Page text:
The Invasion of the Isle of Wight

On 21 July 1545, the French landed for the last time on the Isle of Wight during the Italian Wars (makes sense, right?) and were firmly repulsed by the outnumbered English.

This was not the first time the French tried to take the island, but it was the last. The French Invasion of the Isle of Wight was part of a string of battles that took place throughout July in the English Channel, including the Battles of the Solent (during with the Mary Rose was sunk) and Bonchurch. Thought details are hazy, some accounts say the French got their asses handed to them pretty easily.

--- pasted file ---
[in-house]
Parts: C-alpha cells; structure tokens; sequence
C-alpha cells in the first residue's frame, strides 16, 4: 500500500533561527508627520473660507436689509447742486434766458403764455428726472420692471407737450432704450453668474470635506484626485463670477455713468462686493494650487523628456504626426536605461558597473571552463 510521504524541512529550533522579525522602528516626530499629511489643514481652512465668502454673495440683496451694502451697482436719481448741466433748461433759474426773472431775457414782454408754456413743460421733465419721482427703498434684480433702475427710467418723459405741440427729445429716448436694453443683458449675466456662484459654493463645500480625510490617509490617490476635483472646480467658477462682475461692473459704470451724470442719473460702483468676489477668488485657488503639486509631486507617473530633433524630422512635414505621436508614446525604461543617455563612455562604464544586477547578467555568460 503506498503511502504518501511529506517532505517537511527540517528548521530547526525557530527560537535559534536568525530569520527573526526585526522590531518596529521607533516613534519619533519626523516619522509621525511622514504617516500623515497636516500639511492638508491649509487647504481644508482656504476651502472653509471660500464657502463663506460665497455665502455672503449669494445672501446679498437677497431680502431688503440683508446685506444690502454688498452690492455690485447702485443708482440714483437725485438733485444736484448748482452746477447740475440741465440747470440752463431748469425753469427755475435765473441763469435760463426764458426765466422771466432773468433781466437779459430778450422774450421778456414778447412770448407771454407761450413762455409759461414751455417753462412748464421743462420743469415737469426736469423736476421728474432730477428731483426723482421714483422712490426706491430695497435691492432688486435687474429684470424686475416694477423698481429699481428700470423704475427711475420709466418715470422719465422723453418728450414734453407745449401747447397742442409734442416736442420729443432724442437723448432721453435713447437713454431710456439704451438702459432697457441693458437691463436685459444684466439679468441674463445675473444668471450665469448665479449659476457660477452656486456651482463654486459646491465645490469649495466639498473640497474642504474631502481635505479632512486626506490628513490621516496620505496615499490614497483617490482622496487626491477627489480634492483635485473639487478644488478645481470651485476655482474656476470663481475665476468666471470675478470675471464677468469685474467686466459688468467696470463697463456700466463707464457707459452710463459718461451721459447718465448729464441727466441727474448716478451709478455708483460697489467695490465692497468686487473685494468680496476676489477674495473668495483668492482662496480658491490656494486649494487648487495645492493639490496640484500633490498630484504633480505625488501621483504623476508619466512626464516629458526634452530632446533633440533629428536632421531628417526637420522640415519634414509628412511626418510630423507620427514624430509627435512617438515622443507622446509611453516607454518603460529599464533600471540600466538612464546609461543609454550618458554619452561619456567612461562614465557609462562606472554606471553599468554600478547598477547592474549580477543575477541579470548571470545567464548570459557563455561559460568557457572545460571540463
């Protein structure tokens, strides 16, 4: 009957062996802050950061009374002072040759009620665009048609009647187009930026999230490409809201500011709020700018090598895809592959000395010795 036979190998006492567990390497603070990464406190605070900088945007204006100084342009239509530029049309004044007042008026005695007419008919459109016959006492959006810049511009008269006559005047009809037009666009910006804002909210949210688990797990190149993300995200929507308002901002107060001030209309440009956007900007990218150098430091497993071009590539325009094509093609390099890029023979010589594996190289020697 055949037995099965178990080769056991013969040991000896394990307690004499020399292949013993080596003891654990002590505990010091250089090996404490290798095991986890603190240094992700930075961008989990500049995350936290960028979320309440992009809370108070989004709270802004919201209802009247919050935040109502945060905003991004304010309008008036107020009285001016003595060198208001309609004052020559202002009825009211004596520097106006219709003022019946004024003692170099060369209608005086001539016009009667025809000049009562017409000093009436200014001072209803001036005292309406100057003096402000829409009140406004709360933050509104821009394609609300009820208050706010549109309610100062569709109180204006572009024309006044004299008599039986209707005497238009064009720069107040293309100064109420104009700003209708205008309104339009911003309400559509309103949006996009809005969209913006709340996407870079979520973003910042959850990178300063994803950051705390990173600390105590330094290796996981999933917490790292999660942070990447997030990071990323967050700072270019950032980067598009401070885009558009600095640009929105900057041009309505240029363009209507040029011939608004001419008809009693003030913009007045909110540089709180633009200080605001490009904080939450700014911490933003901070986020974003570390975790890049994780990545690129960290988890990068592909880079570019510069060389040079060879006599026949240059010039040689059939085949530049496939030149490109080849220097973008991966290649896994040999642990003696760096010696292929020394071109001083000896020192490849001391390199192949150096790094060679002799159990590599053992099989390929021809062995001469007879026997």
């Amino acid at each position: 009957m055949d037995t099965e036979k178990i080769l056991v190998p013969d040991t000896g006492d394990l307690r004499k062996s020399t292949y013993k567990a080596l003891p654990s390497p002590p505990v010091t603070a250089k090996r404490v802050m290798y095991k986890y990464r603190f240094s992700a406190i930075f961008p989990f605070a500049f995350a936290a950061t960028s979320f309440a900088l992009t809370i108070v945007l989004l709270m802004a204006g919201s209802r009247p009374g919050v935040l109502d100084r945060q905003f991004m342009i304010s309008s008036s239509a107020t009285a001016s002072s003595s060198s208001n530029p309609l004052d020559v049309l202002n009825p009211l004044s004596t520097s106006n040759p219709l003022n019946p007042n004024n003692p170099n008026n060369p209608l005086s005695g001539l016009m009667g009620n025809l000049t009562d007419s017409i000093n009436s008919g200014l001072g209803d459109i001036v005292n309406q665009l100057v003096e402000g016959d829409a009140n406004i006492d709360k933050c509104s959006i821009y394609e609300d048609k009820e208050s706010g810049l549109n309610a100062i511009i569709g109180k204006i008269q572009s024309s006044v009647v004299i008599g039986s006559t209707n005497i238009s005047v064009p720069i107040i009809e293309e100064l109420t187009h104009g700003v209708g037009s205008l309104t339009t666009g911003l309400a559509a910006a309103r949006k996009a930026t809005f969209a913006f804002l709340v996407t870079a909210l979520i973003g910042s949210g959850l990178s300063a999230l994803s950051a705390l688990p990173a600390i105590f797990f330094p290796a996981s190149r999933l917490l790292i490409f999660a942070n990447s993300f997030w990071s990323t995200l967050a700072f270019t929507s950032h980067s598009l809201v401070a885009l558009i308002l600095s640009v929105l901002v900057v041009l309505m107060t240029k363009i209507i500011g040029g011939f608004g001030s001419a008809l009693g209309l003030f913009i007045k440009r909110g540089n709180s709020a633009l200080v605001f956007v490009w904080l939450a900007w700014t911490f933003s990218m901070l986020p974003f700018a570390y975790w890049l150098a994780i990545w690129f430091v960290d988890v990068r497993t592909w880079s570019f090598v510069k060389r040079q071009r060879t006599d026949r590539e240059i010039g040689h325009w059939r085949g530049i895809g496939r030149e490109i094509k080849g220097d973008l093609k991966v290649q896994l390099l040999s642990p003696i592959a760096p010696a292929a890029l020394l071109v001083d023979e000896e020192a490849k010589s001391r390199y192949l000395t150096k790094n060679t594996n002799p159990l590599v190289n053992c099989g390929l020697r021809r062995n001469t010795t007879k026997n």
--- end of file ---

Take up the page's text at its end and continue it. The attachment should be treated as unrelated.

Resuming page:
The French planned to land at Whitecliff Bay and attack Sandown, but they were attacked and eventually pushed back, probably by soldiers sent from the mainland (local inhabitants were few at the time). The soldiers were ready for the French when they arrived, so French forces were unable to take the high grounds they needed to effect a victory. The French moved on to Seaford on 25 July, but there too they were pushed back, and the French fleet returned to Boulogne, which they were blockading.

Just under a year later, worn out and nearly penniless, the French and English agreed to the Treaty of Ardres, which ended hostilities between France and England. For the time being, at least.

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